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Background Information:

This question is from Lectures on Financial Mathematics: Discrete Asset Pricing.

Question:

Prove that for discrete models, the existence of a strong arbitrage is also equivalent to the existence of a self-financing strategy such that $V_0(\phi) < 0$ and $V_T(\phi) \geq 0$.

Attempted proof - Suppose $\psi$ is a self-financing strategy such that $$V_0(\psi) = 0 \ \ \text{and} \ \ V_T(\psi) > 0$$ Now suppose we also have a self-financing strategy $\phi$ such that $$V_0(\phi) > 0 \ \ \text{and} \ \ V_T(\psi) \geq V_T(\phi)$$ Now let $\Omega = \psi - \phi$, which is also a self-financing strategy since the difference of two self-financing strategies is a self-financing strategy. Then $$V_0(\Omega) = V_0(\psi - \phi) = V_0(\psi) - V_0(\phi) = 0-V_0(\phi) < 0$$ and $$V_T(\Omega) = V_T(\psi - \phi) = V_T(\psi) - V_T(\phi) \geq 0 $$ Thus we have a self-financing strategy such that $$V_0(\Omega) < 0 \ \ \text{and} \ \ V_T(\Omega) \geq 0$$ A similar arguments holds for the converse.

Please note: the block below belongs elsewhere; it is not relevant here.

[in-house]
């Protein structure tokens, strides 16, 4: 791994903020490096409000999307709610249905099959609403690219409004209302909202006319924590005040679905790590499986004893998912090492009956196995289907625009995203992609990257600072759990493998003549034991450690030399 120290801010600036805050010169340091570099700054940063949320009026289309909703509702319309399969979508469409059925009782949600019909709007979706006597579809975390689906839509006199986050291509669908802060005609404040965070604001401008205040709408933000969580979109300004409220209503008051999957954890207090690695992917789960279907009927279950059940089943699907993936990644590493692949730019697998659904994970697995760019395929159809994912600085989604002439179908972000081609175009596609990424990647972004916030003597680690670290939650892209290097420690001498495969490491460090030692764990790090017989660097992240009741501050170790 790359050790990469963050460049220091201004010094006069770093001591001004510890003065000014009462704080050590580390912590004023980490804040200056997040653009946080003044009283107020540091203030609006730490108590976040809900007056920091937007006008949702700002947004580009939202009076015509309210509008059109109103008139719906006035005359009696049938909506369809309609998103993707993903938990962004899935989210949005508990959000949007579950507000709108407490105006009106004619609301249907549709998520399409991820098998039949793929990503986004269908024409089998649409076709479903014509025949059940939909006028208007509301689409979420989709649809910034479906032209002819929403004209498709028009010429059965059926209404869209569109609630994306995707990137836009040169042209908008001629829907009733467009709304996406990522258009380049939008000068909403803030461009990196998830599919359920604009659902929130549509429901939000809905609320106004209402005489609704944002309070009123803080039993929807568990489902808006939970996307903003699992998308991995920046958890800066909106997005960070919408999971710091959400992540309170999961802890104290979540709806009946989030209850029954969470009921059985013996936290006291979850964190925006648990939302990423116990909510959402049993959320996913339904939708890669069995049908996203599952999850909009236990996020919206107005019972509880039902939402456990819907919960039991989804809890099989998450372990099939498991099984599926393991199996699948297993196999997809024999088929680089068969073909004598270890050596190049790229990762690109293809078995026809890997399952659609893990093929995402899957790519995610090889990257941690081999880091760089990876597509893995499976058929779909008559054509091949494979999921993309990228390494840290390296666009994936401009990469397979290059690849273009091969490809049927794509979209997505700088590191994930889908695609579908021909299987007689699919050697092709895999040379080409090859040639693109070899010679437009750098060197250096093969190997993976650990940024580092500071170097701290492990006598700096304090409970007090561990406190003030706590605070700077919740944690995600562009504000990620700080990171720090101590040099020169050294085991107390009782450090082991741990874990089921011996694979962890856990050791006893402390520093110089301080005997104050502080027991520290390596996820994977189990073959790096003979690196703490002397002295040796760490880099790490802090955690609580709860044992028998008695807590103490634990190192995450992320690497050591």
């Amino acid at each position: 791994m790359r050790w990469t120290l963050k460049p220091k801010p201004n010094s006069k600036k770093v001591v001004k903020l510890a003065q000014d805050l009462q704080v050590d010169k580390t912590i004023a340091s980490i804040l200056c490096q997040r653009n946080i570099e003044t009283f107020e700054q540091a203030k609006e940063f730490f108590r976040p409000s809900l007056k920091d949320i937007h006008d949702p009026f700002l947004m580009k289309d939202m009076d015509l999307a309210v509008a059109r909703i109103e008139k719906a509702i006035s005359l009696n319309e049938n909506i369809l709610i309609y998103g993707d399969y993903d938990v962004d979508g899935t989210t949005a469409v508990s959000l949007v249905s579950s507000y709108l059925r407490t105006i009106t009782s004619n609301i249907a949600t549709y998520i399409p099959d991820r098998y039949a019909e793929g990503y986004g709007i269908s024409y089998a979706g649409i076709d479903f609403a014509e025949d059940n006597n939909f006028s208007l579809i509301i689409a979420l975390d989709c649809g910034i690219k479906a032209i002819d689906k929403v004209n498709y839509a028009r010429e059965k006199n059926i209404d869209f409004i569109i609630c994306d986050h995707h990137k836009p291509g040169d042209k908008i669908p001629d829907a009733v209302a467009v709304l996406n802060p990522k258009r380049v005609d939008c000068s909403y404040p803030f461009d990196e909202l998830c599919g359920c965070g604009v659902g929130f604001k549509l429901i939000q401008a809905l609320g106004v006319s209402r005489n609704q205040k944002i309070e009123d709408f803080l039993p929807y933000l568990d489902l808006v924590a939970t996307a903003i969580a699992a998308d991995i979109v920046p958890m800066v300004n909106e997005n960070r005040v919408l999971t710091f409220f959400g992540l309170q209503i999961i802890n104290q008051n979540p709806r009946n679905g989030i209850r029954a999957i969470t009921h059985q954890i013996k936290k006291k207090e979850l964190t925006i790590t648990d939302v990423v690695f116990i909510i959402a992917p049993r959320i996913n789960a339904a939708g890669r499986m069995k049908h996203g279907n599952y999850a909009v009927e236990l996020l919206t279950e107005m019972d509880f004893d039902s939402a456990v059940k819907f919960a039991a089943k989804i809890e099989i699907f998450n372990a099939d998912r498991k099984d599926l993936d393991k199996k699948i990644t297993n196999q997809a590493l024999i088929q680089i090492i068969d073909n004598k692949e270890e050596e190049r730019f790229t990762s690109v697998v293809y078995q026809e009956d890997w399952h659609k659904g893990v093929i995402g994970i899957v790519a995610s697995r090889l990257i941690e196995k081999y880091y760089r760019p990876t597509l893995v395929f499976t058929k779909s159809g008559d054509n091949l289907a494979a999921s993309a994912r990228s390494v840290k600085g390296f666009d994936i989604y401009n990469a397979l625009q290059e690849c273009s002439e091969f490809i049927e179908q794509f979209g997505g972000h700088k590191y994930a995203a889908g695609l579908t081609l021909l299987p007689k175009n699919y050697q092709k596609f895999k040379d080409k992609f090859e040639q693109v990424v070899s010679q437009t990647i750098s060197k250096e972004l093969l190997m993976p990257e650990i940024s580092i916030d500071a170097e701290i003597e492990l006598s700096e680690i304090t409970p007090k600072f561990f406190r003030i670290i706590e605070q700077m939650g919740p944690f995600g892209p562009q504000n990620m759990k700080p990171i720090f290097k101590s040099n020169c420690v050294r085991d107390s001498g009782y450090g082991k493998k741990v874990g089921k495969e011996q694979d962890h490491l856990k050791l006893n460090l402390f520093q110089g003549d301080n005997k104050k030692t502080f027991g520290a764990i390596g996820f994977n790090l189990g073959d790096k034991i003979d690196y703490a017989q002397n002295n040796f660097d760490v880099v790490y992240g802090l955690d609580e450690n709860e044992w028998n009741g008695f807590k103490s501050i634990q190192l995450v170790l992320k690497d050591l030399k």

I am not sure if this is completely right, any suggestions are greatly appreciated.

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We first assume the strong arbitrage, that is, there is a self-financing strategy $\phi$ such that $V_0(\phi)=0$ and $V_T(\phi)>0$. Then, on the finite sample space, there exists $\alpha >0$ such that \begin{align*} S_0^0\frac{V_T(\phi)}{S_T^0}\ge \alpha, \end{align*} where $S^0$ is the risk-free asset among the $k+1$ assets $S^0, S^1, \ldots, S^k$, which is the deposit or money-market account. We buy $-\alpha/S_0^0$ share of the risk-free asset $S_0$, and hold until maturity $T$, that is, we consider the trading strategy $\psi$, where \begin{align*} \psi_i = \begin{cases} -\alpha/S_0^0, & \text{ if } i=0,\\ 0, & \text{ otherwise}, \end{cases} \end{align*} without any intermediate adjustment. It is then clear that $V_0(\psi+\phi)=-\alpha <0$, and \begin{align*} V_T(\psi+\phi) &= V_T(\psi) + V_T(\phi)\\ &=-\alpha\frac{S_T^0}{S_0^0} + V_T(\phi)\\ &=\frac{S_T^0}{S_0^0}\left(S_0^0\frac{V_T(\phi)}{S_T^0} - \alpha \right) \ge 0 \end{align*} $$$$ For the other way around, where $V_0(\phi)<0$ and $V_T(\phi)\ge 0$, we can simply set $\alpha = -V_0(\phi)$ in the above strategy $\psi$. Then $V_0(\psi+\phi)=0$, and $V_T(\psi+\phi)> 0$.

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